Interview: Col3trane Talks 2020 Album Ambitions, Underrated Rappers And Laneway Festival
Cole's been busy.
Music 8m

Amidst his busy Laneway tour schedule, we managed to squeeze in a chat with Cole Basta, AKA Col3trane.

It’s only been a minute since our last chat with the rising London r&b star, having caught up midway through last year to hear all about his third extended play Heroine. Since then, Col3trane’s done a whole lot of touring, recording, and managed to fire off a few singles as well. In between his lively Sydney Laneway performance and shutting down his sideshow at the Oxford Art Factory, supported by very special guests Genesis Owusu and his gang of goons, we rendezvoused to hear about Col3trane’s 2020 album ambitions, the most underrated rapper of all time and more. Check it out below:

The last time that we spoke, Heroine had just dropped so I guess the natural place to start is to hear what you’ve been up to since then. What’s been going on?

Man, I’ve been writing bare songs. Yeah I’ve been sorting some stuff out, writing some songs, and sort of gearing up for this year. And then we’re ready to go. 

You teased this on social media in the back end of 2019 but you’re going to be releasing an album this year. It’s probably early doors but I’m wondering what, if anything, you can tell us about the project?

I hope so. Well I’m definitely going to put out a lot of music this year. That’s for sure. I’m definitely going to make an album this year, I hope but don’t know if it’s going to come out this year. I really don’t want to be one of those guys who promises and then doesn’t [drop something]. I don’t know if you remember or care at all but when Schoolboy Q was going to drop Oxymoron, and then he delayed it like five times, I was bare waiting for it to come out and I don’t want to be that guy. So I’m not going to do that but I can definitely say that I’m going to put out lots of music this year. And that it’s going to be music that I love.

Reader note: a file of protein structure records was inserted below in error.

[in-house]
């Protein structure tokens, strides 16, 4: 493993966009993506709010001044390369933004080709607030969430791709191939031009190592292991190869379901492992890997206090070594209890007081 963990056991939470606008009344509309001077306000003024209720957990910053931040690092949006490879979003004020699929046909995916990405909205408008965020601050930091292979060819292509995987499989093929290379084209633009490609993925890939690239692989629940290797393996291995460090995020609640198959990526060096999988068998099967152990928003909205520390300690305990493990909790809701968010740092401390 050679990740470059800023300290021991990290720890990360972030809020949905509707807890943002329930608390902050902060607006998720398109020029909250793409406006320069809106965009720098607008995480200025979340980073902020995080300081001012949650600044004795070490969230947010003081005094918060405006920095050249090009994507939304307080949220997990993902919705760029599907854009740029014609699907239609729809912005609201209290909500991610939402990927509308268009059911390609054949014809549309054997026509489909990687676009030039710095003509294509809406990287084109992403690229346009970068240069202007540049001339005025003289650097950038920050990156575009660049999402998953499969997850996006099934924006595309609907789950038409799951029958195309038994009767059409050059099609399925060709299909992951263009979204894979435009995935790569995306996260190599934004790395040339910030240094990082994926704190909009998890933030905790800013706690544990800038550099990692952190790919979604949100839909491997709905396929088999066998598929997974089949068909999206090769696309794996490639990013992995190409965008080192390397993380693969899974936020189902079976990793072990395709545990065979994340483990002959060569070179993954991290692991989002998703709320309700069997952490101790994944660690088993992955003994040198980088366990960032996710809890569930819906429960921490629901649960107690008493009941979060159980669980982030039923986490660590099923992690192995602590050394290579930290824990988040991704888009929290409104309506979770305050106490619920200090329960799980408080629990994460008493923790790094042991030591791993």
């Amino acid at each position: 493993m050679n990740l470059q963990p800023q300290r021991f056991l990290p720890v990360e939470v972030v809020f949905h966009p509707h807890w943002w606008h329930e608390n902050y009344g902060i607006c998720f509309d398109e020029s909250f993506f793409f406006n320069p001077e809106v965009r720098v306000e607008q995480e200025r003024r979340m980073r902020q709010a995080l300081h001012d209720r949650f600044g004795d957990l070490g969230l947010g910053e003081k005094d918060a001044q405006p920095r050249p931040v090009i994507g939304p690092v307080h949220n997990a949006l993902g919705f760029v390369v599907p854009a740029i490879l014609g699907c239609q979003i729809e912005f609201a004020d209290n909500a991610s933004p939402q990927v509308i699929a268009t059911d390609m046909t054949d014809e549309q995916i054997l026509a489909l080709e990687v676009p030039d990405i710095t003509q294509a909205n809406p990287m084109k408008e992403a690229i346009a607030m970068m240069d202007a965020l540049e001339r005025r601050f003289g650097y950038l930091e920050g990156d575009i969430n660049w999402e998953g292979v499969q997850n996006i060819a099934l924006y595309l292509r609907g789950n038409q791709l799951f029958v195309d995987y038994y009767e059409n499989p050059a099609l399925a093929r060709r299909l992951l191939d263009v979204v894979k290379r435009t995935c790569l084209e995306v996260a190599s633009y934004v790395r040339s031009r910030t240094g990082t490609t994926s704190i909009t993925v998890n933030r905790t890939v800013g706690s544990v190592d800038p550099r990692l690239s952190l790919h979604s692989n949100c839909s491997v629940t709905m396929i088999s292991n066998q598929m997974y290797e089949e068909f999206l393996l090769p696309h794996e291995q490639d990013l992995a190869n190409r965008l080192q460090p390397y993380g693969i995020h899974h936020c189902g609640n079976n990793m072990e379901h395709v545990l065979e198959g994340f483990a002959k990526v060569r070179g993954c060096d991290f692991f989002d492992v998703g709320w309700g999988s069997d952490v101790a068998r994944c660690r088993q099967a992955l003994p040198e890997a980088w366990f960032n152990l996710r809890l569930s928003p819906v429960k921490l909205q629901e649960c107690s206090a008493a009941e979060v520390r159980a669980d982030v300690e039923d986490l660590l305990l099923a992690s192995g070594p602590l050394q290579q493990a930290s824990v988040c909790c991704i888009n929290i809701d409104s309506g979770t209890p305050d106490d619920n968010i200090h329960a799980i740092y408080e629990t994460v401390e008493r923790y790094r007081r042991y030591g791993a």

I’m very calculated but I’m also prone to like, overthink things, and so I do sit on songs for a very long time until I figure out what I want to do with them. But I’ve got a plan now. [laughs] That sounds like some secretive, fucking CIA shit. 

Is there ever a danger in holding on to things for too long?

There’s songs that I held on to for such a long time and I should have just put out, but they’ll never come out now. They’re just stale. 

Is that a sense detachment from the emotion of the song or do you feel like you just missed the perfect moment? What about it feels stale? 

A bit of both. In some cases, it’s that I don’t really feel the same way that I felt when I was writing the song. In other cases it’s just me getting sick of the song. The same way that you’ll add something to a playlist and rinse it, listen to it for three weeks straight and then on the fourth week you don’t really want to listen to it anymore. It’s the same way. 

On the reverse side of that, it’s kind of a good thing if it means we only get the music you can really sit with. 

Exactly. You only get the shit that I’ve been sitting with for fucking ages and I still love and can still listen to on repeat. 

Are you sitting on anything at the moment or is everything that’s yet to come, post-Heroine? 

I think a lot comes from around the time that Heroine came out. I started quite a few of these like just before and after.